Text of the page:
The Steel Industry, 1939-1959: A Study in Competition and Planning

By Duncan Burn | Go to book overview

Chapter VIII
ANTITRUST AND AMERICAN STEELMAKING

1. THE F.T.C. ATTACK

The high efficiency of the American steel industry in the decade before the Second World War, which provided such a spur to changes in European steelmaking in the decade after the war, and was most notably embodied in the wide strip mills which spread through the industry with dazzling speed,1 was achieved in the doldrums of the thirties, when the industry only once worked at more than 70 per cent of its capacity for a whole year and for six years was working at between 20 and 40 per cent of capacity. 2 However, such quick adoption of technical change was in the tradition. Hence during those years Americans were more conscious of economic ills than of achievements, and though the working of the economy in low gear was increasingly thought of as a symptom of general economic policy which restricted demand the temptation to explain it also in terms of malignant disease within the individual industries most severely hit was irresistible. The Federal agencies whose duty (and as it seemed whose pleasure) it was to enforce the antitrust laws, declared boldly that the practices of the steelmakers in regard to prices bred over-capacity, kept inefficient plants alive, made prices needlessly high, and led to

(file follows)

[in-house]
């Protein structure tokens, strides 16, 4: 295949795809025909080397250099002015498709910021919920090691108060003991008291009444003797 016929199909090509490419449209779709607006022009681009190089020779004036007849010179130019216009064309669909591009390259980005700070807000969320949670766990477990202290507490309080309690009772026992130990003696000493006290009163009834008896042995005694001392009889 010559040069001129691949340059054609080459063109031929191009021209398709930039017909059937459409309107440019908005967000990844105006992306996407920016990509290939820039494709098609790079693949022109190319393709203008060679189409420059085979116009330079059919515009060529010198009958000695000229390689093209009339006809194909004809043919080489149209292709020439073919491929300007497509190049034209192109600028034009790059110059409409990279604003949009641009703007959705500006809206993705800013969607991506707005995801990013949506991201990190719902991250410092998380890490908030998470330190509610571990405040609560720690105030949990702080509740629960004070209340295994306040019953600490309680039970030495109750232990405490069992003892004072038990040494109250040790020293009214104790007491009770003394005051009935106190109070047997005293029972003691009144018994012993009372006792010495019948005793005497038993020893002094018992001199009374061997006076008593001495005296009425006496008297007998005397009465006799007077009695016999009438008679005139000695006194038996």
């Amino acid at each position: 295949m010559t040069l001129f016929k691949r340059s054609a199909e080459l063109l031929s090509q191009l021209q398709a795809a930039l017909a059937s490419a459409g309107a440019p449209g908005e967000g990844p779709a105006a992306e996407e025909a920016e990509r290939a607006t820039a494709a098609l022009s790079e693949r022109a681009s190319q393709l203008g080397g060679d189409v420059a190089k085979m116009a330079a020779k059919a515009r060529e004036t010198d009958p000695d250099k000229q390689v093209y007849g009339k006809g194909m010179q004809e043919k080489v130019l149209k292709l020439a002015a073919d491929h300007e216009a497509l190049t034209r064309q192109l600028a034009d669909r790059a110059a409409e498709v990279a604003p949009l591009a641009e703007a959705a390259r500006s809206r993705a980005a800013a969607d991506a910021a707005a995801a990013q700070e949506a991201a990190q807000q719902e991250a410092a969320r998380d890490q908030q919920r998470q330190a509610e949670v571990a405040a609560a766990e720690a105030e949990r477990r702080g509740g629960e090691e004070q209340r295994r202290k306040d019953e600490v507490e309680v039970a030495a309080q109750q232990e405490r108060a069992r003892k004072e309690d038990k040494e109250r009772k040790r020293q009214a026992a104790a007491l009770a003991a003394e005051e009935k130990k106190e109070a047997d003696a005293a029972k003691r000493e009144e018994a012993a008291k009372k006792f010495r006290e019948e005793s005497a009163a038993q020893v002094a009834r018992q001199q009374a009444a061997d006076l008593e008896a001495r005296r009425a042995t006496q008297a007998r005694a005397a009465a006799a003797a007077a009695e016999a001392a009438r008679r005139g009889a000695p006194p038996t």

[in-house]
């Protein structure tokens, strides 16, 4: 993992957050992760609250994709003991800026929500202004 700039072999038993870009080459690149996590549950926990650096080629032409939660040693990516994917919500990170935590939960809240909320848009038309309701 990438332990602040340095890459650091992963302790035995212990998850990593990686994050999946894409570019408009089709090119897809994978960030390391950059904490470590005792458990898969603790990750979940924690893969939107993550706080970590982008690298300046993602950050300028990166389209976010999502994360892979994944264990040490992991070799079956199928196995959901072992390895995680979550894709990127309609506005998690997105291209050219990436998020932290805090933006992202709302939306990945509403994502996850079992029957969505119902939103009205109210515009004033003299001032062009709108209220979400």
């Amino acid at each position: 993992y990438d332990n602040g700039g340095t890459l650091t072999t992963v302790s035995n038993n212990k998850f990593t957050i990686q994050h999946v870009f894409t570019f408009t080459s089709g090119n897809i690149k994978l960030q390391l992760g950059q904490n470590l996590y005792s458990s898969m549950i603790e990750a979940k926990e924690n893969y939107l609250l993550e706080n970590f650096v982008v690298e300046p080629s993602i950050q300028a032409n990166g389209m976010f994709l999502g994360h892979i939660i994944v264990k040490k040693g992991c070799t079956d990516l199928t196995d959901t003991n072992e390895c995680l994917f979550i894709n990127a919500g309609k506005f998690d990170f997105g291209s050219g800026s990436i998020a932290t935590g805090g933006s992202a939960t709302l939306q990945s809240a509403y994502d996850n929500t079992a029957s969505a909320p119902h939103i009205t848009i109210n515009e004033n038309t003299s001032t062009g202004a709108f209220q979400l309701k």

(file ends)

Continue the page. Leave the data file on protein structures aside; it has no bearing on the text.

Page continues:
____________________
1
Already in 1936 there were 21 built or building ( Walter Tower, Secretary of the American Iron and Steel Institute in an address at California on 6 Feb. 1936, reprinted by the A.I.S.I.).
2
The figures were:
Per
cent
Per
cent
1930 67 1935 41
1931 39 1936 63
1932 18 1937 72
1933 29 1938 36
1934 32 1939 65

-476-

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